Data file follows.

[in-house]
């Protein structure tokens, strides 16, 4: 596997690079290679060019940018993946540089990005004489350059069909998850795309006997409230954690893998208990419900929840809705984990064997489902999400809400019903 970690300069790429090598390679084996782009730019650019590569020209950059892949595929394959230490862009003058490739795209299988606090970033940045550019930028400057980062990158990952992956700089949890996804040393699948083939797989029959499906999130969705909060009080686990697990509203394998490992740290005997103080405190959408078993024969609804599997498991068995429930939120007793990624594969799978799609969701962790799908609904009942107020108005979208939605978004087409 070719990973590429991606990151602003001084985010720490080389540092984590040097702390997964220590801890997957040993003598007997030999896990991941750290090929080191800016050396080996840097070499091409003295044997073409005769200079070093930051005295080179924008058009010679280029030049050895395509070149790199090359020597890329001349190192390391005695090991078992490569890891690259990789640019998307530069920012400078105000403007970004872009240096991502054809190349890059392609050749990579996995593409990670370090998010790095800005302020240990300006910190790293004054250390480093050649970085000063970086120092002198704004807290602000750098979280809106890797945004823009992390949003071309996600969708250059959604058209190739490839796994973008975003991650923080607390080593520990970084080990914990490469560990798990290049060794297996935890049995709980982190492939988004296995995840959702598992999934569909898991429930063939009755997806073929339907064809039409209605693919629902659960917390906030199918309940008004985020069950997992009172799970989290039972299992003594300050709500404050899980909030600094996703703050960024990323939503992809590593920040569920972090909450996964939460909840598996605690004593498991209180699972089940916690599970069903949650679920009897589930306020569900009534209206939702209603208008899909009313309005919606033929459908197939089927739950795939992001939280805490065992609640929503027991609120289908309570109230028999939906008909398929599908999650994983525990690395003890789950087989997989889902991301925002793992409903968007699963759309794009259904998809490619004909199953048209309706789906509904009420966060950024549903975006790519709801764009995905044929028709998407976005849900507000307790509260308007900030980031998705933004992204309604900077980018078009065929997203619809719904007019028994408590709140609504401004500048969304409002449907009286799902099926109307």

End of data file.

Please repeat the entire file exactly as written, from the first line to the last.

[in-house]
């Protein structure tokens, strides 16, 4: 596997690079290679060019940018993946540089990005004489350059069909998850795309006997409230954690893998208990419900929840809705984990064997489902999400809400019903 970690300069790429090598390679084996782009730019650019590569020209950059892949595929394959230490862009003058490739795209299988606090970033940045550019930028400057980062990158990952992956700089949890996804040393699948083939797989029959499906999130969705909060009080686990697990509203394998490992740290005997103080405190959408078993024969609804599997498991068995429930939120007793990624594969799978799609969701962790799908609904009942107020108005979208939605978004087409 070719990973590429991606990151602003001084985010720490080389540092984590040097702390997964220590801890997957040993003598007997030999896990991941750290090929080191800016050396080996840097070499091409003295044997073409005769200079070093930051005295080179924008058009010679280029030049050895395509070149790199090359020597890329001349190192390391005695090991078992490569890891690259990789640019998307530069920012400078105000403007970004872009240096991502054809190349890059392609050749990579996995593409990670370090998010790095800005302020240990300006910190790293004054250390480093050649970085000063970086120092002198704004807290602000750098979280809106890797945004823009992390949003071309996600969708250059959604058209190739490839796994973008975003991650923080607390080593520990970084080990914990490469560990798990290049060794297996935890049995709980982190492939988004296995995840959702598992999934569909898991429930063939009755997806073929339907064809039409209605693919629902659960917390906030199918309940008004985020069950997992009172799970989290039972299992003594300050709500404050899980909030600094996703703050960024990323939503992809590593920040569920972090909450996964939460909840598996605690004593498991209180699972089940916690599970069903949650679920009897589930306020569900009534209206939702209603208008899909009313309005919606033929459908197939089927739950795939992001939280805490065992609640929503027991609120289908309570109230028999939906008909398929599908999650994983525990690395003890789950087989997989889902991301925002793992409903968007699963759309794009259904998809490619004909199953048209309706789906509904009420966060950024549903975006790519709801764009995905044929028709998407976005849900507000307790509260308007900030980031998705933004992204309604900077980018078009065929997203619809719904007019028994408590709140609504401004500048969304409002449907009286799902099926109307």